Sarah: [with tears in eyes] Thank you so much!
Jesse: You’re welcome; you inspired me!
Jesse: Could I see those two little divas who did “Baby” up here??? You guys were awesome! How old are you?
Boy: Four and a half
Jesse: I LOVED LOVED LOVED your dance! And ya know what?! This audience out here just LOVED your dance, didn’t they?! [audience applauds] But what I want to know is if you guys always get along when you’re working in dance class!!
Jesse: Do you guys fight with each other??
Jesse: Well, let me tell ya, I ALWAYS fought with my sister when we were dancing and she blamed me for everything that went wrong! [audience laughs] But watching your dance, I would never ever know that you didn’t get along in rehearsal. It was so adorable, you were so cute, the audience loved you, you guys are getting the “Oh 2 Cute Award” for your duet! Congratulations!
Jesse: I want to see the little boy who did “She Thinks My Tractor’s Sexy!” … You were amazing! Did you hear how loud that audience was when they were cheering for you!?
Jesse: I have NEVER in my life seen a boy do an arabesque on a John Deere tractor onstage. Or anyone, actually! That was great! Did that take a lot of work?
Jesse: Oh, it was easy? You certainly made it look easy! Do you love dance?
Boy: Yeah, a lot!
Jesse: I can tell–in fact, this whole audience could tell! We LOVED watching your dance and ya know what?! I think that you’re gonna be famous if you keep doing what you love doing! Do you promise me you’ll always work really hard at what you want to do?
Boy: Ok, I promise.
Jesse: Aww, well, then I’m going to give you the John Deere Daring Dancer Award for what you did today. I thought it was great!!
Boy: Thank you!
Jesse: You’re welcome!
Those were a few examples of actual awards I have given. I feel so fortunate to, first of all, have the chance to sit at the judging table and watch dance after dance in some city and whenever I see something beyond the ordinary for whatever reason, I get to bring those dancers up on stage and talk to them and tell them what I thought.
I feel like I’m fulfilling my highest potential when I’m doing special awards because I get to watch and dissect dances, think about them, and then tell the whole audience what I thought or felt or was inspired by.
And the most beautiful part is that I really mean it. I did get those goosebumps. I was moved to tears. I was inspired to go home and work to put my own reaction into words, into movements, into choreography. I find myself also so humbled when I see work that is performed by dancers with so much more talent than I was given, or when I see work choreographed by minds so much smarter than mine. I see it, I notice it, I’m awed by it, and I just have to tell you and everyone else how much I love it. The moments when that happens are the moments when I feel like that excellence has in turn elicited the utmost excellence from me.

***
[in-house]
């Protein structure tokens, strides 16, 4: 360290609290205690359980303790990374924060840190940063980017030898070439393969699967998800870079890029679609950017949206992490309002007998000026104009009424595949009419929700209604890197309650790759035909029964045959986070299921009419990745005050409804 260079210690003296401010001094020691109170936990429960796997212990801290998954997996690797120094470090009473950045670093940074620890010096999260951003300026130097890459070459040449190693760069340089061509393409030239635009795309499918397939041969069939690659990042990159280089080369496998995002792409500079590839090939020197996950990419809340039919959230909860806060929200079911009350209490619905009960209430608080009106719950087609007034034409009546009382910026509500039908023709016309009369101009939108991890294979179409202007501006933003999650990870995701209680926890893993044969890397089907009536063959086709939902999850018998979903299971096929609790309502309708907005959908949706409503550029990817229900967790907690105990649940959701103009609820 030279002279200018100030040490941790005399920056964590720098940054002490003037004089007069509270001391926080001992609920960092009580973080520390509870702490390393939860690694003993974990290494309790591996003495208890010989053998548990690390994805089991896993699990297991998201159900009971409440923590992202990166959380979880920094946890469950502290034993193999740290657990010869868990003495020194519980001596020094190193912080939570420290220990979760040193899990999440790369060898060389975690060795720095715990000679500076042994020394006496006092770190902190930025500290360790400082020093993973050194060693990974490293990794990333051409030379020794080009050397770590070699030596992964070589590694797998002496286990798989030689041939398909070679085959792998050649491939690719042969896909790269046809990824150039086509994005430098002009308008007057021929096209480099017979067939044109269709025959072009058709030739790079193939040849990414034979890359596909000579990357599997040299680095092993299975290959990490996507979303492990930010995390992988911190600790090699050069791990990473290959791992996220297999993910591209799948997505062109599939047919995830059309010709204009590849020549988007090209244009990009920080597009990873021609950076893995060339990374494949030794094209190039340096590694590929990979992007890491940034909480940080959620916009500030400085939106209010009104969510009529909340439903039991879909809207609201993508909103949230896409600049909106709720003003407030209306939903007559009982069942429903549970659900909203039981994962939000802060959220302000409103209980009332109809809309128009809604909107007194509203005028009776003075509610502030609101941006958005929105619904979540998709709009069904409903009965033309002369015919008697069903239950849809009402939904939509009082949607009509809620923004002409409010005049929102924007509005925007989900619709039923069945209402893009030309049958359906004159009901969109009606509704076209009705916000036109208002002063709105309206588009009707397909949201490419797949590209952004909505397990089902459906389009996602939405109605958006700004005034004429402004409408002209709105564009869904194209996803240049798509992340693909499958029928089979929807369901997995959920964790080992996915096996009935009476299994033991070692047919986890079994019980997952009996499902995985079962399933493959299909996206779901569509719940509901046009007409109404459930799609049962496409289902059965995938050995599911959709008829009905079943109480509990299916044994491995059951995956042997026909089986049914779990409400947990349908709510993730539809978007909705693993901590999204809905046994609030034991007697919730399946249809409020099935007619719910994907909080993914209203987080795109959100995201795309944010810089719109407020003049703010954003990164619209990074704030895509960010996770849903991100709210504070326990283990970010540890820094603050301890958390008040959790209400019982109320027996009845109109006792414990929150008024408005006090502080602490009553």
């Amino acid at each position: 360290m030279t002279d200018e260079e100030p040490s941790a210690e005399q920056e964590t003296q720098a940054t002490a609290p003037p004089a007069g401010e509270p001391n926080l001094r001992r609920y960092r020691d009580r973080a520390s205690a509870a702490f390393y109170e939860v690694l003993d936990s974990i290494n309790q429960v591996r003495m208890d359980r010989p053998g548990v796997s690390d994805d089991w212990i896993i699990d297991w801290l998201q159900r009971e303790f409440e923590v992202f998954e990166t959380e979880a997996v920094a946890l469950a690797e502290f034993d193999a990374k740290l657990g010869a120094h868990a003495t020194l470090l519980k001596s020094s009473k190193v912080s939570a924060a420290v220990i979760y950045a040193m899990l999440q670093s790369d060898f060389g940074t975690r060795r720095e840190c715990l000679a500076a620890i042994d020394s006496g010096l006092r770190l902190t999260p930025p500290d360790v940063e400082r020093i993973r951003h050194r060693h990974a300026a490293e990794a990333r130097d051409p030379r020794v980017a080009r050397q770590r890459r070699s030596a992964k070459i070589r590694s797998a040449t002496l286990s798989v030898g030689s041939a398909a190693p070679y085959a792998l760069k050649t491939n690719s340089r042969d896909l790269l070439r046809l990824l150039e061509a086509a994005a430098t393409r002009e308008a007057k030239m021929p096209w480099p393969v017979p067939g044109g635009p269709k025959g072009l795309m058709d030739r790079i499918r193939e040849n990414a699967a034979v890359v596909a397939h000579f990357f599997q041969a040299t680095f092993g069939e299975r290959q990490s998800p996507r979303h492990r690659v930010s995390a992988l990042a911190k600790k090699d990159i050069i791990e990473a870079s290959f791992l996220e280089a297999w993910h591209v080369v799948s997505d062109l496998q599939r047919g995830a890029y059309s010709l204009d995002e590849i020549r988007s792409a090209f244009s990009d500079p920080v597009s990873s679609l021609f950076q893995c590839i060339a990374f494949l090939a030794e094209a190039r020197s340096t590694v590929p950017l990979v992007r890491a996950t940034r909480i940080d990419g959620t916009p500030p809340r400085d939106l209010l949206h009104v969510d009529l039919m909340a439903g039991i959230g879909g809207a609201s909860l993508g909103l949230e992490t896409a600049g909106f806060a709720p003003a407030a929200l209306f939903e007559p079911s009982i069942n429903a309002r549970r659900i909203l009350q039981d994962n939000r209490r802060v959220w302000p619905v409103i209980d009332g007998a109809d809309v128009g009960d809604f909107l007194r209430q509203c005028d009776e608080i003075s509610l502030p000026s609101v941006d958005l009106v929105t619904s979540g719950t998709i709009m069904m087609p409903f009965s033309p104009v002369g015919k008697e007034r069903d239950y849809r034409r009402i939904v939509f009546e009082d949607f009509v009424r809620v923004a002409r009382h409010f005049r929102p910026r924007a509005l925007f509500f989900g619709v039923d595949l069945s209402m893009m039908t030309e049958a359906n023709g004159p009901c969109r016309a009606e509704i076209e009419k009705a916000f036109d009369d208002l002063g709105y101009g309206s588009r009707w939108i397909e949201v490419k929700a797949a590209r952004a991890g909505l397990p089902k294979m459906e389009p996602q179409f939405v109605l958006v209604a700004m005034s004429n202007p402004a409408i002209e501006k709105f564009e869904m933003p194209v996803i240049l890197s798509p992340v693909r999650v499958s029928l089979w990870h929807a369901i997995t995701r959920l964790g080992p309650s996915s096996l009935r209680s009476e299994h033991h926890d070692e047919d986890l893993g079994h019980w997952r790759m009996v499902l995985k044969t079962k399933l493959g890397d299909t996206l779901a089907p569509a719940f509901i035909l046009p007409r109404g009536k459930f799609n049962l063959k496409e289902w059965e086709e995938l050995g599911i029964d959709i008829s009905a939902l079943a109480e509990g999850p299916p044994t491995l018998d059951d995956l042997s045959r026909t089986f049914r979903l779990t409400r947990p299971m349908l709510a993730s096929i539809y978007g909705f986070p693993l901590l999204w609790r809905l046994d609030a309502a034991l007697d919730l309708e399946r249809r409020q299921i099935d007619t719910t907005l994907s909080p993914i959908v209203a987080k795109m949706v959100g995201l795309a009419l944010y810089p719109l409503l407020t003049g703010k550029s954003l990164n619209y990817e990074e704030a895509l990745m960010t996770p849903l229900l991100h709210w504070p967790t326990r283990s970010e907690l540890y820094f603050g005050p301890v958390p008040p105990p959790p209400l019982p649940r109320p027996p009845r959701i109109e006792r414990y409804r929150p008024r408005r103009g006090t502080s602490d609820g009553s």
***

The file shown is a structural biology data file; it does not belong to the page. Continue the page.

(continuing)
I remember, one moment in particular, when I had judged special awards in Houston, Texas in 2010. The competition was over and I was walking across the convention center lobby when a group of people stopped me. “Sir?” a man in a cowboy hat asked to get my attention.
“Hi,” I said, uncertain.
“I just wanted to shake your hand and tell you that most of my life, I thought that if a man didn’t work for the oil industry, he didn’t have a real job, but you, sir, you are amazing at what you do. You gave an award to my granddaughter and she and her mother are just beside themselves and taking pictures. We’re all so proud. You certainly made our day. It’s New York you come from?”
“Well, I can’t thank you enough. You made us all very happy today.”
“Thank you so much; I’m glad. She really deserved it. She’s a beautiful dancer.”
And I’ll never forget his parting words, “It was a pleasure, son. Have a safe trip back.”
“Thank you, very much.” That was the moment I decided that I wanted to do this forever. I wanted to watch dancers and tell them what particular things made them so beautiful. I like to think, somehow, that my special awards help somehow to inspire dancers to keep working and to keep being themselves.
Actually, I wish the whole world took the time to point out and acknowledge what it is that we all do well. Sometimes it’s just knowing that someone noticed that makes all the difference…
These days, almost all dance competitions provide competing studios with detailed judges’ critiques in various media including on audio CD, video DVD, or on a flashdrive. What is so helpful about these critiques is that the teachers, choreographers, and dancers can listen to or watch their performances and listen to each judge’s voice, giving them a thorough critique throughout the entire duration of the performance. What’s especially great about the voice critiques is that listeners are able to hear the judges’ comments during the exact moment that is being commented on. This new practice of providing critiques is an incredible educational tool compared to the previous system of scrawling quick written notes on a score sheet. Furthermore, detailed critiques also help to explain and justify why you received the numerical scores that you did.